I still think that terrain is almost as important as painting your army. After fighting it out all weekend at Arcanacon on tables well populated by cover, it was time to “put up or shut up”. So here goes.
The resources out there for wargames terrain are extensive; look at your game’s forums to view examples of background inspired terrain. Across the greater internet, resources for model train enthusiasts are almost compatible with 28mm (or so) games that we play. If nothing else, the ideas can be moulded, cajoled or smashed together to fit whatever game system that’s in use.
The results you see so far, best of all, are first attempts. This is great because,
a) I seem to be gettting it right
b) If it goes wrong, it all becomes part of the terrain, if only as wreckage or debris spread across a base!
This first piece of scenery come straight from Rob Jedi. The size may have got a bit out of control (as you can see in the second picture!) but it seems to have come together pretty well.
Inside is a cardboard post tube that was cut to size. Over that I began cutting ice cream sticks into semi-random lengths and using PVA to glue them down. Our family motto is, “measure twice, cut once”, mostly because none of us do! If you look carefully, you maybe able to see the sticks that didn’t quite fit evenly and had to be split to complete the job. Oops.
Now comes the hard bit; the roof. There were real difficulties figuring out the roof. There is some cool maths that can be done to calculate the exact size of the circle needed to make the roof.
I used guess work to do it.
Once the proper sized circle was drawn, cut a straight line from the centre point out to the edge of the circle. Then you roll it up into a cone shape and glue it in place. The most frustrating part was cutting out all the tiles and making them fit evenly around the roof. Perseverence counts here; again, there is probably some cool maths that would make this process easier.
The legs are another example of the family motto … they’re bits of balsa wood cut to shape and glued into place.
The now completed water tank is ready to be based. Based on a series of articles from Terrain for Hippos, all the terrain is supposed to fit on an old CD-ROM. C&C Music factory? I’ll probably never listen to that again!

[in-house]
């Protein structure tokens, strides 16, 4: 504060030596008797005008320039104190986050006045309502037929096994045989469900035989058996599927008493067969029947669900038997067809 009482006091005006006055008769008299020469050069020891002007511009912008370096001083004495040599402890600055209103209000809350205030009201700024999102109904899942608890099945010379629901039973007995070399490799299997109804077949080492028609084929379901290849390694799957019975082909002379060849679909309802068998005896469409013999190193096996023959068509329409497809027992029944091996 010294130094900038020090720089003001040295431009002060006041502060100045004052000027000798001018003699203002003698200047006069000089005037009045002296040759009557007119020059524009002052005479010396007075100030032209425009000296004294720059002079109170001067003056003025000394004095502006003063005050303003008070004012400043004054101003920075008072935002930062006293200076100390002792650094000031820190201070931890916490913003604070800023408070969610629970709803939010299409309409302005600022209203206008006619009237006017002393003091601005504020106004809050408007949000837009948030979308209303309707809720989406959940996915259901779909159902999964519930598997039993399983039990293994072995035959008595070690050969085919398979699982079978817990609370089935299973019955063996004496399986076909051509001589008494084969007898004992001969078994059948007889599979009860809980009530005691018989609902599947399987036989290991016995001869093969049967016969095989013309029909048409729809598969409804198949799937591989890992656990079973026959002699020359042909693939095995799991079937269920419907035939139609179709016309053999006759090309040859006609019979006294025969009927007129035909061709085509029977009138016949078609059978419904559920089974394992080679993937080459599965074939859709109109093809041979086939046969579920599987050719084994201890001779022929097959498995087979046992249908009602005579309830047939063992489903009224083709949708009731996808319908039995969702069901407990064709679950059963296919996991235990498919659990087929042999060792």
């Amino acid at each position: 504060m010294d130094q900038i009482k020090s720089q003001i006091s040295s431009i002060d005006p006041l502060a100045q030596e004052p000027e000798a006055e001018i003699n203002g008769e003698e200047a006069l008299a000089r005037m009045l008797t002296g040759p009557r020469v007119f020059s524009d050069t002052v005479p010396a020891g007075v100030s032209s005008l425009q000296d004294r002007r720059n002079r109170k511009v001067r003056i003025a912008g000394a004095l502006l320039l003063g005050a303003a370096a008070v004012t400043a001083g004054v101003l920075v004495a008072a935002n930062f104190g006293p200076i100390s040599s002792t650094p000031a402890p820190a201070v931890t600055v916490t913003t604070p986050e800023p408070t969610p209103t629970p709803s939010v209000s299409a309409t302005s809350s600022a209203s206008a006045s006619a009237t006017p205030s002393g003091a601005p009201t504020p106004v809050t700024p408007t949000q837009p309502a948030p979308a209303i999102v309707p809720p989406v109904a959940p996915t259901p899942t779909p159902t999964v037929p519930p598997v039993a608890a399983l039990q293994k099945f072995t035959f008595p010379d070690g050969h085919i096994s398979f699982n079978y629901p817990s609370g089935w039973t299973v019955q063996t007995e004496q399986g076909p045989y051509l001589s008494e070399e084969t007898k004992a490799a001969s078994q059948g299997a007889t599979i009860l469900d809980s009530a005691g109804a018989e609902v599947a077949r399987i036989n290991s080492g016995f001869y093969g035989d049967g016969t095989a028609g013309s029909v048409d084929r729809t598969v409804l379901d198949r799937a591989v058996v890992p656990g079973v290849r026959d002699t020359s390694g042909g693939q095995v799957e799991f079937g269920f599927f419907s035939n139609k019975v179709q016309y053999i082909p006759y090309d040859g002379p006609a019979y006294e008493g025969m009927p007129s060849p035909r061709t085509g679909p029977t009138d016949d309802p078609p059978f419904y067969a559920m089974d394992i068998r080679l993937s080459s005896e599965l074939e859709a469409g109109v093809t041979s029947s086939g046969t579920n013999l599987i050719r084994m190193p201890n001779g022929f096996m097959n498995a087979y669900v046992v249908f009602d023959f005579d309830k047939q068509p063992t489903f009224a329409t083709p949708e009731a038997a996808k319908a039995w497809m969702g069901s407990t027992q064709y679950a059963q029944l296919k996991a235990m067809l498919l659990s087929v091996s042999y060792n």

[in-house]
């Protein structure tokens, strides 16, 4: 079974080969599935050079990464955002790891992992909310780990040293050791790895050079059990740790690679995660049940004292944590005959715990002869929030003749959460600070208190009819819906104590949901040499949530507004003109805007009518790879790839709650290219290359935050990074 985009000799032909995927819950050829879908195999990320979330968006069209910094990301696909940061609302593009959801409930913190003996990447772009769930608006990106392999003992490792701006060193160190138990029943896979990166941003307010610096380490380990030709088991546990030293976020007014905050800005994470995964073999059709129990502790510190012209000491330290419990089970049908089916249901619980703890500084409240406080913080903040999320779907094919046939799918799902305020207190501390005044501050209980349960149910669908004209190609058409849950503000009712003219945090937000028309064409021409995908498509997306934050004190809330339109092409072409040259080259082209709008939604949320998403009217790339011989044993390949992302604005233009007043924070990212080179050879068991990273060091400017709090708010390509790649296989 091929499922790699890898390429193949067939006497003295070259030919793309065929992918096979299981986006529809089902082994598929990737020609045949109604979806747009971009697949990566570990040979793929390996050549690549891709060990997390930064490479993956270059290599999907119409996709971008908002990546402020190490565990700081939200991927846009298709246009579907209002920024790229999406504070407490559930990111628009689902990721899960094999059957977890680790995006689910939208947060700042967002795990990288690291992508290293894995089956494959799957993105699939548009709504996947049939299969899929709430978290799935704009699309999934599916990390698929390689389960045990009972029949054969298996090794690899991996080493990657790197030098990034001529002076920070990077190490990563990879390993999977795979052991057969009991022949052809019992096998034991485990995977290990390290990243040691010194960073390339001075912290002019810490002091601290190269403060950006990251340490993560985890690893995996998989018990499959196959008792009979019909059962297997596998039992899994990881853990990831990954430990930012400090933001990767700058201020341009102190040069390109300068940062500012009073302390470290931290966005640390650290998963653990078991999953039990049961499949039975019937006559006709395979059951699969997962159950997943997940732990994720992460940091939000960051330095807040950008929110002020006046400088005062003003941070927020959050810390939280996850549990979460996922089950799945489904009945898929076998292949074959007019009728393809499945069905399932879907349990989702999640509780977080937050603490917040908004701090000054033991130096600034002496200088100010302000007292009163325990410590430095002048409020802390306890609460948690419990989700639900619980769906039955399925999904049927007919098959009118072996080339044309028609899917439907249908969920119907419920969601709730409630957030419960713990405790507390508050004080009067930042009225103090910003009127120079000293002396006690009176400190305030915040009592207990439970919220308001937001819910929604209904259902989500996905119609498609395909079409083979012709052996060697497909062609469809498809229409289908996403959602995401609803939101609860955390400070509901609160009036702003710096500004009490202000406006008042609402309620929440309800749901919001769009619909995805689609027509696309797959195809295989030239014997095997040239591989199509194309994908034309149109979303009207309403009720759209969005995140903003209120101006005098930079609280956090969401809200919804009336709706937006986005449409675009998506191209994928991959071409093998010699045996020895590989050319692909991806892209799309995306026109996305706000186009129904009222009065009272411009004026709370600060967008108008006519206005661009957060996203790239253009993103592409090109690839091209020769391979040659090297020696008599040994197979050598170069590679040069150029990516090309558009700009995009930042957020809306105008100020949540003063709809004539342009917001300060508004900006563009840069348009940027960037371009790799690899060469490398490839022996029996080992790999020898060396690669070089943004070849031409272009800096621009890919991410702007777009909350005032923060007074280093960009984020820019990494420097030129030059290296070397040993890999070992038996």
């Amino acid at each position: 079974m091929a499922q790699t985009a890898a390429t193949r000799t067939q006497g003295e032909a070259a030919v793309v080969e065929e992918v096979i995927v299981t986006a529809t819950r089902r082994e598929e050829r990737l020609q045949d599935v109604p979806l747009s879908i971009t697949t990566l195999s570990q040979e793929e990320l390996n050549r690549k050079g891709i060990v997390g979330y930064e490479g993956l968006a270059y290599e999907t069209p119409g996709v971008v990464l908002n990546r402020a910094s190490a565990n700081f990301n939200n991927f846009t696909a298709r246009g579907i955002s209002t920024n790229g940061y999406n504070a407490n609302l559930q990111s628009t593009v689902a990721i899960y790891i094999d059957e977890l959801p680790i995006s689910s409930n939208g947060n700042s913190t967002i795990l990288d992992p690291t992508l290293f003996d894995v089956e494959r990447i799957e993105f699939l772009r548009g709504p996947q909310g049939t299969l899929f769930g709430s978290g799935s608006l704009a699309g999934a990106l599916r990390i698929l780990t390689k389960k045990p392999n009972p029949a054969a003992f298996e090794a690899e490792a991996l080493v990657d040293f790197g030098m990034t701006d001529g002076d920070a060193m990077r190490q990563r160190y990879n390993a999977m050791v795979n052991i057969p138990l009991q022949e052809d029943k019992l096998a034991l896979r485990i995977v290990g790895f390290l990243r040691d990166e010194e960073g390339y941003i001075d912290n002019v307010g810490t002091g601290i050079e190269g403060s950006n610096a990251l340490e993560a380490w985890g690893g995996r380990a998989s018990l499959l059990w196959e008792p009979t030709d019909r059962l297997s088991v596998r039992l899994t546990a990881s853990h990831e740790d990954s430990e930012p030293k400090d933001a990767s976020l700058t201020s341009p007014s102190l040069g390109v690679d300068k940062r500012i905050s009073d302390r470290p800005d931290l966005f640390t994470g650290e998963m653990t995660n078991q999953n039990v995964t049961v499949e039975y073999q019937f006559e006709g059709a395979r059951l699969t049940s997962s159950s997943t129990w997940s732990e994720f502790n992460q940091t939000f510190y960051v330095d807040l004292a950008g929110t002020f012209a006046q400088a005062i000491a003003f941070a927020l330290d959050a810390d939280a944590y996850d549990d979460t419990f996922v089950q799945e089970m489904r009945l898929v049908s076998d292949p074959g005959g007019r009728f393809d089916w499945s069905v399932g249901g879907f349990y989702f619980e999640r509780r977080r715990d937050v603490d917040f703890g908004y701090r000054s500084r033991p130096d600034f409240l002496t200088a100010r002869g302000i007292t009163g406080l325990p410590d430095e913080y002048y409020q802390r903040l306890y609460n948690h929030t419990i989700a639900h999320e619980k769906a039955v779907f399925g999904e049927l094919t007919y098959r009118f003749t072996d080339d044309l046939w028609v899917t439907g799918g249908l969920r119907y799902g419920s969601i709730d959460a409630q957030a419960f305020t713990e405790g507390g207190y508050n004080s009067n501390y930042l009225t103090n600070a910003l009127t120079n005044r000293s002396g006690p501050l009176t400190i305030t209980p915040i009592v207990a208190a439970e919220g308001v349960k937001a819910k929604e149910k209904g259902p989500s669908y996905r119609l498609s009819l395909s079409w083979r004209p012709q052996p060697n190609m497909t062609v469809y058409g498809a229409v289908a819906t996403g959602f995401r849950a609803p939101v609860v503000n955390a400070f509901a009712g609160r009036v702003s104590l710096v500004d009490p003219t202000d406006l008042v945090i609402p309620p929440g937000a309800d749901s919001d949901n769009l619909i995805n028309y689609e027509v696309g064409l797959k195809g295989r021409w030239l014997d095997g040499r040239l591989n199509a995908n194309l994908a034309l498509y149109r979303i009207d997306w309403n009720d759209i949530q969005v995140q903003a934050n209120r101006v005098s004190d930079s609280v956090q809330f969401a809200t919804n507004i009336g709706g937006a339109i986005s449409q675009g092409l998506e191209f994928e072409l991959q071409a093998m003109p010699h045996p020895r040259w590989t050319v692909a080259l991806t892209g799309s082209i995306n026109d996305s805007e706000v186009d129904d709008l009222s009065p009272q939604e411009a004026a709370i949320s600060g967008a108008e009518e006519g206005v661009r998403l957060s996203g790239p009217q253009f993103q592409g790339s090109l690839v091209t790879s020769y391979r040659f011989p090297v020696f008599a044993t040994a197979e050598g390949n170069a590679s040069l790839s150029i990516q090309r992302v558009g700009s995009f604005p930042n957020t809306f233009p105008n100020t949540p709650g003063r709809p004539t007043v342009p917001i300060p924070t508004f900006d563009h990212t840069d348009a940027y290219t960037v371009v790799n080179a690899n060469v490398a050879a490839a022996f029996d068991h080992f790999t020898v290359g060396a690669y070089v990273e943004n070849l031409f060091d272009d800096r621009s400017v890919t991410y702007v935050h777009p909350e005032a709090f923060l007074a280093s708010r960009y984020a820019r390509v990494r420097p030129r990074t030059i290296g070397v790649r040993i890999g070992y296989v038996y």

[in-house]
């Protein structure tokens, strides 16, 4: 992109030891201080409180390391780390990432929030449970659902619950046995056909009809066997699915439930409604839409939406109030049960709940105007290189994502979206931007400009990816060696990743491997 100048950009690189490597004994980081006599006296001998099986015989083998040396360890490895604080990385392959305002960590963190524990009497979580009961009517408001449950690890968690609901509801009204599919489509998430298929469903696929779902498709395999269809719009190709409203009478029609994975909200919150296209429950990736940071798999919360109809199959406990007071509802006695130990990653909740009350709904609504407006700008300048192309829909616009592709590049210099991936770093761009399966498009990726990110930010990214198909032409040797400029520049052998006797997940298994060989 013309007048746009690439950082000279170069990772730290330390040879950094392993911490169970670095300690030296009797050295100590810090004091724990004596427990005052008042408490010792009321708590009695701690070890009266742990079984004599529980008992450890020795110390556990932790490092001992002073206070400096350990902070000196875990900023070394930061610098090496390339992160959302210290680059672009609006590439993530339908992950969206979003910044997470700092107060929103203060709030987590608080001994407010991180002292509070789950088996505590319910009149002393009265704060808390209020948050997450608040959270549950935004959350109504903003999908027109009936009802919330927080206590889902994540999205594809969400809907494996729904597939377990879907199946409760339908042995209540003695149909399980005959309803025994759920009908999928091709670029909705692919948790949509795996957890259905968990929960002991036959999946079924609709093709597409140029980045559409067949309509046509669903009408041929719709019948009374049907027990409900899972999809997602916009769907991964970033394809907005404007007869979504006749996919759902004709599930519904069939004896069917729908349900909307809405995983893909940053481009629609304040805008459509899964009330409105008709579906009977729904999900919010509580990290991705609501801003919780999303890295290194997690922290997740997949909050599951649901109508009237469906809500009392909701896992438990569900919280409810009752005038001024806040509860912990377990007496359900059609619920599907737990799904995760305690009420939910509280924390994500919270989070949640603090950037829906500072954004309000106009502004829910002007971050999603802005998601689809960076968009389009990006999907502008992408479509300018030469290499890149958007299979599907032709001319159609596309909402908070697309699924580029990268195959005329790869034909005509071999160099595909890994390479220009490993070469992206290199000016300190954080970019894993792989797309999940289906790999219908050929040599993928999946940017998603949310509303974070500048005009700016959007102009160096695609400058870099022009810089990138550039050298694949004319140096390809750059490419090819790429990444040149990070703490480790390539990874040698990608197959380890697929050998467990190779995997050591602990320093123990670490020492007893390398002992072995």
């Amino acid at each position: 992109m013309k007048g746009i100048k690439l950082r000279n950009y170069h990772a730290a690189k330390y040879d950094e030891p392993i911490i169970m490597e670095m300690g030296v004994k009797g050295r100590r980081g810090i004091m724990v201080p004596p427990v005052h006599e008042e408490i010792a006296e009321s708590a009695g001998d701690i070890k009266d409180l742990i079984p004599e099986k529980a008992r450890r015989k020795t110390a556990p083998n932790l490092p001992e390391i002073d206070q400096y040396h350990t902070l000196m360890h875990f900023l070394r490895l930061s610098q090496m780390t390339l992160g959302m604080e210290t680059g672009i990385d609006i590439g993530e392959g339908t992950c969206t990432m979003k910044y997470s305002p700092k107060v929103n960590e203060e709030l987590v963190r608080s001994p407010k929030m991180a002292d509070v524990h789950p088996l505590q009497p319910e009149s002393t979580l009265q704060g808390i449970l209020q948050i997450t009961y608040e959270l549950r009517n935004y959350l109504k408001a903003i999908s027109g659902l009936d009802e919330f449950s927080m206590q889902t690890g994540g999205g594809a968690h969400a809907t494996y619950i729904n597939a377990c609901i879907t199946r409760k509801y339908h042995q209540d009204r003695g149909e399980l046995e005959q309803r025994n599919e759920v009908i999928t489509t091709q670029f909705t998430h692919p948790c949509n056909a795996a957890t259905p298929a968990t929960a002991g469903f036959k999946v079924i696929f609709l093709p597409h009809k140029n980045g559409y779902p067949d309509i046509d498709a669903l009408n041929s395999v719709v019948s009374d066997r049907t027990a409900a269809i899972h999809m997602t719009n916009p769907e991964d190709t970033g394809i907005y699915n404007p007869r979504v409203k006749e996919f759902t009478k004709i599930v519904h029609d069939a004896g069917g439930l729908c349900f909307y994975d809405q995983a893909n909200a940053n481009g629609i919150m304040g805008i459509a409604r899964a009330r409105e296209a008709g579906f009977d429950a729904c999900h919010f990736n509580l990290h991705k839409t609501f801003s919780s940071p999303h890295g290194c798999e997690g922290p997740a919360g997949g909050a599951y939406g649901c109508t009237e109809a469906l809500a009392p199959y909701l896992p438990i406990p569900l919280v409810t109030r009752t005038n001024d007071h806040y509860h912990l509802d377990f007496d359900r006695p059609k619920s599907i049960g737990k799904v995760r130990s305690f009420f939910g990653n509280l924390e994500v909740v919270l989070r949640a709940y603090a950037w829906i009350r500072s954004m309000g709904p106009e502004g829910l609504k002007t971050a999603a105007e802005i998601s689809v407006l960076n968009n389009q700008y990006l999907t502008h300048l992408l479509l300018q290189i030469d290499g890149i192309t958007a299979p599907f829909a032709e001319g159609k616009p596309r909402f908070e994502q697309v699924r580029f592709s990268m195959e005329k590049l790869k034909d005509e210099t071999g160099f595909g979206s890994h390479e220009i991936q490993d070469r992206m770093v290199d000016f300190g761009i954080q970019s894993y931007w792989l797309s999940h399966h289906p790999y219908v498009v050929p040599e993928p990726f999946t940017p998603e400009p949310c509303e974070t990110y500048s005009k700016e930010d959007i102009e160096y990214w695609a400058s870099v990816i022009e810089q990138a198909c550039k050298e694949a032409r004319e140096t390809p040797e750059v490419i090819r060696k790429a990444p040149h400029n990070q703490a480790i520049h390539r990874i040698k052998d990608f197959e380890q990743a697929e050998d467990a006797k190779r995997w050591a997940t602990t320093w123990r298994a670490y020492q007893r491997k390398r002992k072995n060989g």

The hills on the CD are cork placemats from a discount store that were cut up to shape. Some of the placemat was also broken up into tiny pieces to form rubble that is strewn around the “hill” to smooth the transition from CD to cork placemat. Once all this is dry, liberal amounts of PVA are applied and GW Sand is used to give the ground texture.
Done! There’s a little more fiddling with measurements, but it’s all pretty straight forward.
The second piece was made by randomly smashing blue foam (unsure of it’s real name) into scenery one night while watching TV with the family. I read on my usual rounds of the blogs about the technique of joining two length of foam together at the corner. The process (again) was remearably simple; just cut intermeshing “teeth” into the foam, apply glue and push together. If you have a look at pictures of brickwork, you’ll often see this ebing used. The foam is not very resiliant to damage, though it is very easy to work with and not as prone to leaving little bits of white fragments everywhere like polystyrene does.
As it’s the war torn future/unrest struck past or anything in between, a few of the bricks were cut out. They were then further cut up to provide debris and rubble on the ground. Some of the left over cork tile was used to provide additional debris. The blue foam is almost resistant to SupaGlue as well, so attaching it to the CD was a breeze and now that it’s all dry, may NEVER come apart again!
Liberal PVA and dirt from my very own garden were then applied.
Not much in the way of difficulty. The one pain point is make sure you cut the “teeth” in the correct interjoing pattern.
Lastly, the old classic corrugated iron barricade or wall. The form work is a misx of ice cream sticks and balsa wood cut into planks and then all glued together with PVA. A local craft shop was selling bags of corrugated cardboard, probably for scrapbooking or something. This was cut into random shaped sheets and then glued onto the wooden frame. The frame is probably not as square as it could be, leading to an interesting fit in the corner joins!
The pain here? Glue one section down to the CD first and then glue the joining section on.
The floor is more balsa wood glued down and then scored to look like floor boards. It’s not Gidian Gelaende, but it is a good start. Most of the terrain featured here is inspired by or directly ripped off of random pictures and blogs. And all of it is built from off the top of my head. Hindsight would now suggest even the most basic of plans to use as building templates. Measure twice, cut once.
Google images is a great place to start, particularly searches for WWII Leningrad or warzones.